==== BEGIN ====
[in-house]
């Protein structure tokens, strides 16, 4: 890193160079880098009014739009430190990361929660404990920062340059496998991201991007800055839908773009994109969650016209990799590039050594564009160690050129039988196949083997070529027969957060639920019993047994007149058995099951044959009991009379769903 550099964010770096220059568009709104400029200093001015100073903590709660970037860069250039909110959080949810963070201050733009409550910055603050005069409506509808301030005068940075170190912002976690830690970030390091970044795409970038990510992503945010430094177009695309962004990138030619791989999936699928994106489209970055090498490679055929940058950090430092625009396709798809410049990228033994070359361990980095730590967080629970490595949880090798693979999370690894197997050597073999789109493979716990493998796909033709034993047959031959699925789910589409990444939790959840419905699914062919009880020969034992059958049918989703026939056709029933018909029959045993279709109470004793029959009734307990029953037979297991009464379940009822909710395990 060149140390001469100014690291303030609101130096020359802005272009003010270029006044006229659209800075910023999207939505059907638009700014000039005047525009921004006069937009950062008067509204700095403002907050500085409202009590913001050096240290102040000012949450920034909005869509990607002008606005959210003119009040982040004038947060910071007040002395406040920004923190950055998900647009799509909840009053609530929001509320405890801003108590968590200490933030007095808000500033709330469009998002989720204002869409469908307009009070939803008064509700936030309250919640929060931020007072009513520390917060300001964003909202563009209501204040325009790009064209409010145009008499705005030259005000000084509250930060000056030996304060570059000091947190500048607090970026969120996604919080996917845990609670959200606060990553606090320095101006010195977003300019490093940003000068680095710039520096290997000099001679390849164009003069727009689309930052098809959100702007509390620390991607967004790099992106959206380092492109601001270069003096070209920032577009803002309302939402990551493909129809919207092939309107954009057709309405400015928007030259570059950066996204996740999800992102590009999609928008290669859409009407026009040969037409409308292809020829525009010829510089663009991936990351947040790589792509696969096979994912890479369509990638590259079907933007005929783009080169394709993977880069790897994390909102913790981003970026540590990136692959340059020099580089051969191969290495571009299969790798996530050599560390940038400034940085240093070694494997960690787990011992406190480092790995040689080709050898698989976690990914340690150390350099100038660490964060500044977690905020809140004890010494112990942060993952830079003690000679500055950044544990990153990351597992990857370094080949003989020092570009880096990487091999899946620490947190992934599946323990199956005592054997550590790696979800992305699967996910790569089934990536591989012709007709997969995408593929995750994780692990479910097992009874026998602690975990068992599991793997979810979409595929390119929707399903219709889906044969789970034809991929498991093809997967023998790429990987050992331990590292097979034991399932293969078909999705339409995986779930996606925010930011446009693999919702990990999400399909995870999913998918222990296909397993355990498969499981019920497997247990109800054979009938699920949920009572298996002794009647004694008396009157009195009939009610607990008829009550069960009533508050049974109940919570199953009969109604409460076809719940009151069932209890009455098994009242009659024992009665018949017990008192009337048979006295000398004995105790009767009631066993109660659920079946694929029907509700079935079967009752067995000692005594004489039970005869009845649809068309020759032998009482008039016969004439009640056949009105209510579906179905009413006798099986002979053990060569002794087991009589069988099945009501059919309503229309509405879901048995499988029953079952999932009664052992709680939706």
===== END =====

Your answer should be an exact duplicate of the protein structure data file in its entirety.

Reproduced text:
[in-house]
């Protein structure tokens, strides 16, 4: 890193160079880098009014739009430190990361929660404990920062340059496998991201991007800055839908773009994109969650016209990799590039050594564009160690050129039988196949083997070529027969957060639920019993047994007149058995099951044959009991009379769903 550099964010770096220059568009709104400029200093001015100073903590709660970037860069250039909110959080949810963070201050733009409550910055603050005069409506509808301030005068940075170190912002976690830690970030390091970044795409970038990510992503945010430094177009695309962004990138030619791989999936699928994106489209970055090498490679055929940058950090430092625009396709798809410049990228033994070359361990980095730590967080629970490595949880090798693979999370690894197997050597073999789109493979716990493998796909033709034993047959031959699925789910589409990444939790959840419905699914062919009880020969034992059958049918989703026939056709029933018909029959045993279709109470004793029959009734307990029953037979297991009464379940009822909710395990 060149140390001469100014690291303030609101130096020359802005272009003010270029006044006229659209800075910023999207939505059907638009700014000039005047525009921004006069937009950062008067509204700095403002907050500085409202009590913001050096240290102040000012949450920034909005869509990607002008606005959210003119009040982040004038947060910071007040002395406040920004923190950055998900647009799509909840009053609530929001509320405890801003108590968590200490933030007095808000500033709330469009998002989720204002869409469908307009009070939803008064509700936030309250919640929060931020007072009513520390917060300001964003909202563009209501204040325009790009064209409010145009008499705005030259005000000084509250930060000056030996304060570059000091947190500048607090970026969120996604919080996917845990609670959200606060990553606090320095101006010195977003300019490093940003000068680095710039520096290997000099001679390849164009003069727009689309930052098809959100702007509390620390991607967004790099992106959206380092492109601001270069003096070209920032577009803002309302939402990551493909129809919207092939309107954009057709309405400015928007030259570059950066996204996740999800992102590009999609928008290669859409009407026009040969037409409308292809020829525009010829510089663009991936990351947040790589792509696969096979994912890479369509990638590259079907933007005929783009080169394709993977880069790897994390909102913790981003970026540590990136692959340059020099580089051969191969290495571009299969790798996530050599560390940038400034940085240093070694494997960690787990011992406190480092790995040689080709050898698989976690990914340690150390350099100038660490964060500044977690905020809140004890010494112990942060993952830079003690000679500055950044544990990153990351597992990857370094080949003989020092570009880096990487091999899946620490947190992934599946323990199956005592054997550590790696979800992305699967996910790569089934990536591989012709007709997969995408593929995750994780692990479910097992009874026998602690975990068992599991793997979810979409595929390119929707399903219709889906044969789970034809991929498991093809997967023998790429990987050992331990590292097979034991399932293969078909999705339409995986779930996606925010930011446009693999919702990990999400399909995870999913998918222990296909397993355990498969499981019920497997247990109800054979009938699920949920009572298996002794009647004694008396009157009195009939009610607990008829009550069960009533508050049974109940919570199953009969109604409460076809719940009151069932209890009455098994009242009659024992009665018949017990008192009337048979006295000398004995105790009767009631066993109660659920079946694929029907509700079935079967009752067995000692005594004489039970005869009845649809068309020759032998009482008039016969004439009640056949009105209510579906179905009413006798099986002979053990060569002794087991009589069988099945009501059919309503229309509405879901048995499988029953079952999932009664052992709680939706």